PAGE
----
I was surprised this was still an issue, as I heard about IDN homograph attacks years ago.
Now I'm on Firefox and was fooled by the link. Thanks for the about:config.
That way we could still show the real characters and not the punycode.
Some kind of clear, visual indication does make sense to me, though.
> This 'users are idiots, and are confused by functionality' mentality of Gnome is a disease. If you think your users are idiots, only idiots will use it.
I buy that this isn't as easy as the old mechanism (click on the TLS lock icon next to the URL) but...
In the last few years, I've been somewhat pleasantly surprised at how much more attention my non-tech friends and acquaintances are paying to the topic of security.
No, they don't have it all figured out. But they are aware, and they are demonstrating some "pause and check".
How nice it would be to be able to point them to an obvious and straight-forward representation/presentation of the cert chain.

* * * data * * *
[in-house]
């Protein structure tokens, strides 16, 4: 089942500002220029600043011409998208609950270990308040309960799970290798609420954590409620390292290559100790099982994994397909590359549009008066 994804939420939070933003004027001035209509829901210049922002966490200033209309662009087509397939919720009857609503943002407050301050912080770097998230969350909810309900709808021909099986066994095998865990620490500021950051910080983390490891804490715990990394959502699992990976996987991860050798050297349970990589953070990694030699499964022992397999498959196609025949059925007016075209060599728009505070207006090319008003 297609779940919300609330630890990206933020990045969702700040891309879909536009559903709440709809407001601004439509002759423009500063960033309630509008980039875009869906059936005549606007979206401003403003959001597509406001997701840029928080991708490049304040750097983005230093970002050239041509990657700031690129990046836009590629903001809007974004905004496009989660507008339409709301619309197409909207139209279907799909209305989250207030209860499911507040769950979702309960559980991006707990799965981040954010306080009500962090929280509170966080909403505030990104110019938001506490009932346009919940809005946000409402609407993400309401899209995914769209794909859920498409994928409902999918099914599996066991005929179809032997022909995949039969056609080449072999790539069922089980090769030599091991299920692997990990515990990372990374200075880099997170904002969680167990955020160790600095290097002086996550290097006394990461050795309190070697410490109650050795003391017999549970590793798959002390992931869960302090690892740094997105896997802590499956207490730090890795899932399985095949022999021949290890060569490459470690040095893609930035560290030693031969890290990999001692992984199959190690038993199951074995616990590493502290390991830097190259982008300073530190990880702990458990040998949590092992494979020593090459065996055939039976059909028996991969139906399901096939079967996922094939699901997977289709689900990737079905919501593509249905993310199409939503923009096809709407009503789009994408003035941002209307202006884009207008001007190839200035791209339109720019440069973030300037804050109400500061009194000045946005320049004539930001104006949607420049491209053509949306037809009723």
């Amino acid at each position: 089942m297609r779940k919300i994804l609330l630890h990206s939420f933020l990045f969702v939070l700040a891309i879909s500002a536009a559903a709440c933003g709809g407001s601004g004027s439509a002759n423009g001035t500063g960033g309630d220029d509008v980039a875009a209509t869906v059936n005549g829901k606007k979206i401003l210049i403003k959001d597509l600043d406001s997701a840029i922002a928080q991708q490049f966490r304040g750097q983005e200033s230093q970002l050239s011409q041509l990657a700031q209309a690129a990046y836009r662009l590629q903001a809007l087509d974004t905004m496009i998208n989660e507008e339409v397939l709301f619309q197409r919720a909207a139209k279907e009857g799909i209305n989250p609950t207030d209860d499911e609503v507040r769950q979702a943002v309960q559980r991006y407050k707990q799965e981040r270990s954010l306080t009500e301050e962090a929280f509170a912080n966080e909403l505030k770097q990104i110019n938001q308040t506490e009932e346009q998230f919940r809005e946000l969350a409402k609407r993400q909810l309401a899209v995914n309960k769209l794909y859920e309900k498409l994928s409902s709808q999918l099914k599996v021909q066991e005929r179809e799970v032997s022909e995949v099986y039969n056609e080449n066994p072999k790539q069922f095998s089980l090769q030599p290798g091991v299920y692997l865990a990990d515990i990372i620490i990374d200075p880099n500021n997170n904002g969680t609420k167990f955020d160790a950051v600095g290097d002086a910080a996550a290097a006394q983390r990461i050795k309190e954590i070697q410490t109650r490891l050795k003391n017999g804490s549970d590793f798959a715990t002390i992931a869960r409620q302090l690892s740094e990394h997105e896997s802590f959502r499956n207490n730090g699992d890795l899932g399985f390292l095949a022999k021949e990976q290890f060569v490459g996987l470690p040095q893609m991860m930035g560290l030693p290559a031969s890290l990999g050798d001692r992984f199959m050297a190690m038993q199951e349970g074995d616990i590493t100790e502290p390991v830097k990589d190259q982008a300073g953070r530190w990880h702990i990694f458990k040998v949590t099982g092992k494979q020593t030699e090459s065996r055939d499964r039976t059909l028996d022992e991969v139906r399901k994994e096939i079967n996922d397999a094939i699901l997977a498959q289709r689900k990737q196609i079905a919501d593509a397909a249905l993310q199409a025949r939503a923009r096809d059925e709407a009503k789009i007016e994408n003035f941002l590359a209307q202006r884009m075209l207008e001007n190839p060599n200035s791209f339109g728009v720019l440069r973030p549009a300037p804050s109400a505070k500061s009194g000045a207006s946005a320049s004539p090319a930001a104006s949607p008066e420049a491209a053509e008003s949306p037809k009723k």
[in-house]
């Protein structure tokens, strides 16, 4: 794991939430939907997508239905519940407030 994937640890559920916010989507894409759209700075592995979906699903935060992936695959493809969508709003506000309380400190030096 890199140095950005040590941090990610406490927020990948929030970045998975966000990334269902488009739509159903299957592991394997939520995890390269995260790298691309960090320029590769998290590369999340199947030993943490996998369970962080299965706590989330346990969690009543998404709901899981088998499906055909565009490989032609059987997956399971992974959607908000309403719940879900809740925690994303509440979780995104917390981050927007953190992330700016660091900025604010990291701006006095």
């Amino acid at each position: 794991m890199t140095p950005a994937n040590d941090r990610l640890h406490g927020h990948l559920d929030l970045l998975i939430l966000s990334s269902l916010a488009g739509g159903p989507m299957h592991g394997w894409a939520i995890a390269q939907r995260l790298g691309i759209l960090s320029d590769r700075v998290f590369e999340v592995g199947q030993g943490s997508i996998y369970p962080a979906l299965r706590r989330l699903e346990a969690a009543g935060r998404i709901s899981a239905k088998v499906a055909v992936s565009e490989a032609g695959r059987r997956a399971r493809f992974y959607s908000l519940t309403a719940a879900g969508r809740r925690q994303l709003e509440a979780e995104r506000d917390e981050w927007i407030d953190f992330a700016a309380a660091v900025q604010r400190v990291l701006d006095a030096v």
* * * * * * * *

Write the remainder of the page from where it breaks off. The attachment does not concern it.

Instead, we get continued fussing with the "lock UI" and further and further hiding away of the relevant details.
The dev tools are nice, and I like using the multiple profiles for both dev (logging in as multiple users) and segregating my banking cookies. Otherwise I'd drop chrome for safari.
(I also wish they'd expose certificate metadata to plugins, so I could write my own cert checking/pinning code.)
My brother's been recommending Opera for a long time. I think it's time I listened to him and gave it a try.
If I remember correctly, one of Chrome's objectives since the beginning has been to remove a lot of functionality and clutter (o yeah, the menu bar was another thing that Chrome did not have and drove some people crazy).
Take OCSP for example - Chrome disabled OCSP because in optional mode it wasn't a perfect solution and they didn't want to enable it in required mode because that could confuse the poor users. After the heartbleed attack, Chrome was only able to bundle a tiny fraction of the certificates into their CRLs - leaving millions of domains still vulnerable to blacklisted certificates. On Chrome - you're just screwed, there's no way to turn OCSP into required mode to prevent such attacks.
On Firefox however you're able to force OCSP required - making it actually useful if you're sophisticated enough to understand what a failure of it may mean and you're actually able to blacklist all of those certificates. A huge security benefit in such a case.